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Official Journal of the Italian Society of Angiology and Vascular Pathology
Indexed/Abstracted in: EMBASE, PubMed/MEDLINE, Science Citation Index Expanded (SciSearch), Scopus
Impact Factor 0,752
Online ISSN 1827-1618
Economides Muñoz C., Singh B. N.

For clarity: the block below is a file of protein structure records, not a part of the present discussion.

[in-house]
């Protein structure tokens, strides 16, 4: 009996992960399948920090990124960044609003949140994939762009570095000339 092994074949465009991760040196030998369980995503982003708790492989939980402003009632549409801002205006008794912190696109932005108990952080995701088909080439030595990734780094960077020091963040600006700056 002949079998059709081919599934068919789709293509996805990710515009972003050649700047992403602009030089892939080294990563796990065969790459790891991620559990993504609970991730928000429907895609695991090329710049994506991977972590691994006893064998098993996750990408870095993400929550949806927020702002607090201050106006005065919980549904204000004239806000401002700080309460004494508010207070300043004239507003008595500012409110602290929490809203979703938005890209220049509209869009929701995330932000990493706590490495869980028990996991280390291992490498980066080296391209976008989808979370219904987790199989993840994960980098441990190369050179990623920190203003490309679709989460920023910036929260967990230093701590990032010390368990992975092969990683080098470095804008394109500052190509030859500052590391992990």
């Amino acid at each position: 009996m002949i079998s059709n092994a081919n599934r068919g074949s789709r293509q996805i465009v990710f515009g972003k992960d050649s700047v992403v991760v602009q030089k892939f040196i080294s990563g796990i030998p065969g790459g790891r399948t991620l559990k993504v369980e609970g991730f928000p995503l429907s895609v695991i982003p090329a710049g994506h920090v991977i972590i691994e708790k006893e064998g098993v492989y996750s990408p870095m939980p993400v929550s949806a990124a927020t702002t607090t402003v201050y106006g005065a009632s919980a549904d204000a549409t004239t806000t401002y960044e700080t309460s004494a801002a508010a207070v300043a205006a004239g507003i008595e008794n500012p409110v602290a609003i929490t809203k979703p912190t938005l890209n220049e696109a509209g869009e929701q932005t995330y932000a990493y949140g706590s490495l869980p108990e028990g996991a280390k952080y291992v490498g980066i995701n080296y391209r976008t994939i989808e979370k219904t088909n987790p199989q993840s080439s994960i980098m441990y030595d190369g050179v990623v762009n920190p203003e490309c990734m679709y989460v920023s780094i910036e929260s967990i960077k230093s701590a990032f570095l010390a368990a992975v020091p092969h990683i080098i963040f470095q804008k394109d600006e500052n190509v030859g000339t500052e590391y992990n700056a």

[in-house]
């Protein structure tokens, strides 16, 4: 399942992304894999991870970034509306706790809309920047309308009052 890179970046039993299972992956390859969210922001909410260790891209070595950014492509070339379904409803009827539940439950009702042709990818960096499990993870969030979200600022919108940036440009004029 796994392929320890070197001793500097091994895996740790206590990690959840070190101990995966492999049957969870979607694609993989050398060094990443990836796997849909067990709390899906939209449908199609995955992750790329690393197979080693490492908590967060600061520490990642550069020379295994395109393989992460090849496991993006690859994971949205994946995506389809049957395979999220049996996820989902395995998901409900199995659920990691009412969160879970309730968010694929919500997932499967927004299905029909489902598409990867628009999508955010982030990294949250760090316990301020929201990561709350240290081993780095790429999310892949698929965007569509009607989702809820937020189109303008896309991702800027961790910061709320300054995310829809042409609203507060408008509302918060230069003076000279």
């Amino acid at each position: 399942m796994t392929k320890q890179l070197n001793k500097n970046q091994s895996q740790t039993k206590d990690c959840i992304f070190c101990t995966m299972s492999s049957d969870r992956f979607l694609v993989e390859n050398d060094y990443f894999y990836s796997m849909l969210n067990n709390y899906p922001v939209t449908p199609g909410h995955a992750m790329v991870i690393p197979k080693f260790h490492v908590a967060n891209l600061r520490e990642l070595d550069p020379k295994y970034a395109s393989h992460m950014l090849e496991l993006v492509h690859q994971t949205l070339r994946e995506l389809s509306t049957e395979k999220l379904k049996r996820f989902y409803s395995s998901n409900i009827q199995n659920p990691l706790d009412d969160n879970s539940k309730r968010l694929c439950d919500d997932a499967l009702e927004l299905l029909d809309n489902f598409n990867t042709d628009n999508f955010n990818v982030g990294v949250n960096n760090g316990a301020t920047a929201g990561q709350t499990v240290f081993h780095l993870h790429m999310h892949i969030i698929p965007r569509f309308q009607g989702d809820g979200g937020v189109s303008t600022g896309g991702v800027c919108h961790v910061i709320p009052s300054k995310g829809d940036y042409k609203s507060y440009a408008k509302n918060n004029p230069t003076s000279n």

Atrial fibrillation (AF) is now regarded as the arrhythmia for which patients are hospitalized the most frequently, an arrhythmia that is responsible for significant morbidity and mortality. Of particular importance is that the arrhythmia is associated with a significant incidence of thromboembolism which may induce disabling and incapacitating strokes, sometimes fatal. In the past, it was thought that in patients with AF restoration and maintenance of sinus rhythm prevent the development of strokes, a presumption that has not been vindicated by controlled clinical trials. On the other hand, over many decades, it has been established that appropriate anticoagulation especially with warfarin can reduce stroke rate in nonvalvular AF by about 70%, and mortality by 26%. Aspirin reduces stroke rate by 26%, mortality by about 10%. Thus, in AF oral anticoagulants have become the focal point of therapy for the prevention of strokes and the safety and efficacy of such a therapy has been established by controlled clinical trials; moreover, the subsets of patients with AF in whom anticoagulation is mandatory have been defined on the basis of defined risk factors. Warfarin is now the anticoagulant of choice although its limitations are considerable in terms of drug-drug interactions, narrow range of therapeutic index requiring strict monitoring of intensity of anticoagulation, among other limitations which influence compliance of therapy with the agent. In this review, the continuing role of warfarin in the prevention of stroke in patients with AF is discussed as a background for the development of newer anticoagulants. The issue is of particular importance in the older patients, in whom the development of safer antithrombotic therapies remain a major challenge. In this context, the potential role of the direct thrombin inhibitors hold promise for the future and the evolving data on leading compounds of this class which may be competitive with warfarin are discussed.